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Prime Minister John Key has ruled out making KiwiSaver compulsory, but a superannuation provider says it is inevitable the scheme will eventually go that way.
Under the current scheme, people are automatically enrolled when they start a new job and are given the choice to opt out.
Mr Key said the Government is considering an option in which those who have not moved jobs since the scheme started would also be automatically enrolled, but that the scheme would not be made compulsory.
However, Tower Investments chief executive Sam Stubbs said he believed eventually KiwiSaver would move in that direction.
"I think ultimately we will get to some form of compulsion," Mr Stubbs told Radio New Zealand.
"It's not too critical whether it's compulsory now or not, but the fact that you are encouraging people to save for their retirement is the most important thing."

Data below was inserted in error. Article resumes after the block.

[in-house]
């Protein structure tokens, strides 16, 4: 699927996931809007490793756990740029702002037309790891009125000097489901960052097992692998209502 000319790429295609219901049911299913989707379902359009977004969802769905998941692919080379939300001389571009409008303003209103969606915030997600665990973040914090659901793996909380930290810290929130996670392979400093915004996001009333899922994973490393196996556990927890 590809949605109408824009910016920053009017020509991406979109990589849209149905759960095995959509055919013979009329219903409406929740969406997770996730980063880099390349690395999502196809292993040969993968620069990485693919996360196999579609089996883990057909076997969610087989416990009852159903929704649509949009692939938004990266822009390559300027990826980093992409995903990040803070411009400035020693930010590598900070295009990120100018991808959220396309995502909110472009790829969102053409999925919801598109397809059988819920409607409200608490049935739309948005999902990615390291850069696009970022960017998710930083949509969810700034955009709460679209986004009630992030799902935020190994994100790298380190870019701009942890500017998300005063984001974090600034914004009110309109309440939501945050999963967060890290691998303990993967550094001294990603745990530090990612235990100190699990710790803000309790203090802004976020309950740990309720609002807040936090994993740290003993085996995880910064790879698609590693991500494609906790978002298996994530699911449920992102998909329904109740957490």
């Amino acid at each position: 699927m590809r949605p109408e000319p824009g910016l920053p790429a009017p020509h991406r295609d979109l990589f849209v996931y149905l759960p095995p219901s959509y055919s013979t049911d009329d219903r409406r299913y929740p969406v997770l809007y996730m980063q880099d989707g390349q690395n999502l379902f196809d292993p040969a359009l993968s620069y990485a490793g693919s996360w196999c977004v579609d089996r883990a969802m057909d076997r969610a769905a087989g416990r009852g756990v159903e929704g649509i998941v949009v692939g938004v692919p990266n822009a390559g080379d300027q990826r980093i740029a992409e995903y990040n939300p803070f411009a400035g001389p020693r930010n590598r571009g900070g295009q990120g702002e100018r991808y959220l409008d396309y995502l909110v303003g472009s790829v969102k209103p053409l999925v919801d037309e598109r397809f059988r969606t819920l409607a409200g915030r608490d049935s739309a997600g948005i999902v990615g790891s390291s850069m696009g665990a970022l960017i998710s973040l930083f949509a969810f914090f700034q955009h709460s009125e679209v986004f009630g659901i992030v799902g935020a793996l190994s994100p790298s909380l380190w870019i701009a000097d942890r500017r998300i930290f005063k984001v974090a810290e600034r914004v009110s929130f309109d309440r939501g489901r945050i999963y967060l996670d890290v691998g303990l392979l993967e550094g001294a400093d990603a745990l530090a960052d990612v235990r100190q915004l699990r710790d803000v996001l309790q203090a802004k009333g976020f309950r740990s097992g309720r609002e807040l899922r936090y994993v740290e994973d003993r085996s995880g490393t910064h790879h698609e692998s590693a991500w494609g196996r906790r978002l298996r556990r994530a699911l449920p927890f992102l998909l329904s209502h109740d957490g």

Mr Stubbs said compulsory savings would be necessary if New Zealand wanted to move into the same realm as countries like Sweden, Denmanrk and Singapore.
"They are small countries, they have small populations, but they have very large savings pools and in order to....get very large savings pools you're probably going to have to have some element of compulsion," he said.
"I think most Kiwis would agree that it's a pretty reasonable ask to say that if you're working and receiving a wage you should be putting away something for your old age."
Mr Stubbs said he thought businesses would also welcome a compulsory scheme.
"Business in this country would want to be running their businesses in a country that has a large pool of money available for investment. KiwiSaver, right now, is getting nine out of 10 every savings dollars in New Zealand and the size of that pool could be very significant for business long term."